As a mom and a grown-up, I never feel ready for what life throws at me

·5 min read

You’d think I’d be used to it by now. It happens every year, and yet, I’m always taken by surprise. A rainy spring rolls into summer. The sun shines, my home warms, a growing sense I’m pitting out my oversized sweatshirt looms. Dread springs forth. Desperation blossoms.

It’s hot outside. And I’m not ready to go sleeveless.

After the cozy winter months my upper arms settle in and take the shape of warm dough on their second rise. Now, all the sudden, I’m supposed to flap these batwings into the hot, humid breeze? I need more time! Just a week to get some color. A little time to try some pushups, or to sign up for a Beachbody subscription I’ll use for a week and then forget to cancel. My cute cardigans go with so many styles, hides so many things! What am I supposed to do now? Wear a sundress to church? Lord help me, I’m just not ready!

Now that I think of it, I’m never ready for anything. I’ve tried to recall a time when I’ve walked into any situation prepared academically, emotionally, spiritually, or physically. Nothing comes to mind. Adult decisions, marriage, conflict, parenting, crow’s feet, large pores, skinny jeans, hosting a dinner party ... you name it, I’m not ready for it.

Don’t get me started on enrolling my daughter into kindergarten. It was February when I was having lunch with a friend. “Have you registered Lucy yet?” she asked, taking a sip of her soda.

“Registah Lucy fah wah?” I asked with half a sub sandwich in my mouth.

“Kindergarten,” she said with a “what else would I be talking about?” tone.

I beg your pardon? She’s still in preschool and I just shoved my Christmas tree into the storage room. Can everybody just calm down and give me a minute? Where am I supposed to register her at, Kindegarten.com? Can I Google it? What’s happening? WHO’S IN CHARGE HERE AND WHY AREN’T YOU HELPING ME.

Life, appears to be, at least to me, consistent pushes into things I’m not ready to do. Sometimes it’s just poor planning on my part, but other times it’s life gently guiding me into seasons, experiences, decades, careers, relationships, reconciliations, high rise jeans and TikTok.

Or, sometimes, it seems, at least to me, life pushing me off a cliff.

My precious baby goes to kindergarten. My husband’s beard sprouts gray hairs. Suddenly, I’m no longer the young college student blasting No Doubt out of her Jeep Wrangler on her way to a friend’s house, but a grown woman in her sensible mid-sized SUV on her way to Target to spend a remarkable amount of time in the Hearth & Hand with Magnolia section. Time moves, babbles, like a never-ending stream. And it keeps going, even if we aren’t ready for loss, for success, for rejection, for sprained ankles, for summer, for winter, for saggy necks, for gray hair, for a financial catastrophe or for an unexpected inheritance.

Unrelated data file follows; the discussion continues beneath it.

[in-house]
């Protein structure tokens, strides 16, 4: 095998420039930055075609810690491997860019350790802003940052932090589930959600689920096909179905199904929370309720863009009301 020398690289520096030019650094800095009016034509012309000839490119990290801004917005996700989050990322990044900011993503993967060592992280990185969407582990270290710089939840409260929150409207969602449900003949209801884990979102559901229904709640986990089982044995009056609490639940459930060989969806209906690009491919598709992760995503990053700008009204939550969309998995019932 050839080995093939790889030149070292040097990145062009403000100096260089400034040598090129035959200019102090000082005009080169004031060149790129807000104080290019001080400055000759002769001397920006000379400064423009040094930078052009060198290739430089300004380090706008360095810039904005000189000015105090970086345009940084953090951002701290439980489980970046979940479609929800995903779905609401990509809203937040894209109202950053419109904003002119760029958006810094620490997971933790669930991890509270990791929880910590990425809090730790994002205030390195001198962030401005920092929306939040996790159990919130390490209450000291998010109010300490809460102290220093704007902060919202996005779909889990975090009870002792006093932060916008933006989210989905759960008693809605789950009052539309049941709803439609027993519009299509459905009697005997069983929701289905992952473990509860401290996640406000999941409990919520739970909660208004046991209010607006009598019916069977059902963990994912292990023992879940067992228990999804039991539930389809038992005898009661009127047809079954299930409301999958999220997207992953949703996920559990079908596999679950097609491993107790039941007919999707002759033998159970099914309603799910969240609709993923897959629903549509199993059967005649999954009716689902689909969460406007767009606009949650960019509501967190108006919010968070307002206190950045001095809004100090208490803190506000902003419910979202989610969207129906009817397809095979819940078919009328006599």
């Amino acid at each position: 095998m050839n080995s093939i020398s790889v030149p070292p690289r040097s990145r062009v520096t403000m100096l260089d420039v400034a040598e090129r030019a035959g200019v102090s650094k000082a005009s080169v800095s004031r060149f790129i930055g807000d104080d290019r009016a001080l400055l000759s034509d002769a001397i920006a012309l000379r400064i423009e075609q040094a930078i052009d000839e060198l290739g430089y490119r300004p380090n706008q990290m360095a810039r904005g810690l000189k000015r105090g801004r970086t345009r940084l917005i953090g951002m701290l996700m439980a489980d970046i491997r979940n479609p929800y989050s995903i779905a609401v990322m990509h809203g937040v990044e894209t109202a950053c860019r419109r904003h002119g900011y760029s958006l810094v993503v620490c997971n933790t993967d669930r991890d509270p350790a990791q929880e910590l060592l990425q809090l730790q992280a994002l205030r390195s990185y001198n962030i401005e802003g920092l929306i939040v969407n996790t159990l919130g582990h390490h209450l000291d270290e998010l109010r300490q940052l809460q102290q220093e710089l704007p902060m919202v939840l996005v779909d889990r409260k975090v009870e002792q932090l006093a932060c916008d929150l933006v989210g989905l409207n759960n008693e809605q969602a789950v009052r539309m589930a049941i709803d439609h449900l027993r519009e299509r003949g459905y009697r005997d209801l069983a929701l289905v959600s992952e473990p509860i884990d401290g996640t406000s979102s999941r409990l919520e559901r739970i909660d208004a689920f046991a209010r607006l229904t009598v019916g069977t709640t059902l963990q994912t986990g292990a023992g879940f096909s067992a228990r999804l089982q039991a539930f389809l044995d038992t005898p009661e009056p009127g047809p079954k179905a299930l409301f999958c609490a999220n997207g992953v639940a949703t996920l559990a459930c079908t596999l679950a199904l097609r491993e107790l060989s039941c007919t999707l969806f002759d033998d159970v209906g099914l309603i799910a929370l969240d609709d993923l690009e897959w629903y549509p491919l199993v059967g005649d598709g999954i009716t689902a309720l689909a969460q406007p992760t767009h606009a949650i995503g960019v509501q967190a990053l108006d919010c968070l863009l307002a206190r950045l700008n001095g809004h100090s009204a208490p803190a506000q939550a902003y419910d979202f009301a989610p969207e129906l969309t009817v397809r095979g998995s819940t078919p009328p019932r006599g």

To grow up. To become. To attend PTA meetings. To find our callings. To go to court.

I dreamed of becoming an author since I was a child, and I wrote to a small audience for more than a decade before I got my first book deal. For the first 24 hours I felt an incredible sense of gratitude and satisfaction. I worked so hard, so long, for a dream. And suddenly, it was realized.

Then, at my celebratory dinner at Cheesecake Factory, I realized: Oh crap, I have to write a book.

Dread springs forth. Desperation blossoms. Google searches for “How do you write a book?” paginate.

Anna Lind Thomas book cover (Heather Hooton / Thomas Nelson)
Anna Lind Thomas book cover (Heather Hooton / Thomas Nelson)

Last year after “We’ll Laugh About This (Someday)” released, I was asked to speak at a CreativeMornings event. It was my first “legit” speaking gig and I needed at least a month to prepare, but was given a week. I crafted my speech, practiced it while pacing my living room, watched several episodes of "Dr. Pimple Popper," then practiced some more, quite certain and terrified the CreativeMornings crew made a mistake.

But the day of, I was pushed out of bed, into my blazer, into my car and into the venue anyway. I sat in the front row, waiting to be introduced. I spoke tenderly to my heart. Take a beat. Relax.

“I can’t!” my heart thumped. “Why did you agree to do this? You need more preparation. More practice. Six months with a speaking coach, at least! More time to hide under an ambiguous name like Pat Stephens and move to New Mexico! You aren’t ready!”

Then, the host called my name. Push, I rose. Push, I walked. Push, ahem, I spoke.

And, somehow, I crushed it. The push led me to something new. Something I loved.

We’re pushed forward all the time, and it’s wise to let it happen. Even if it scares us. Even if we feel dumb, or out of place, or so ill-prepared. If we simply resist the temptation to flee, we’re granted magical moments when something, or someone, gives us a little, or big, push.

Of course, we’re never ready. But maybe that’s the point.

Anna Lind Thomas's latest book, "I'm Not Ready for This: Everybody Just Calm Down and Give Me a Minute," came out on May 10, 2022.

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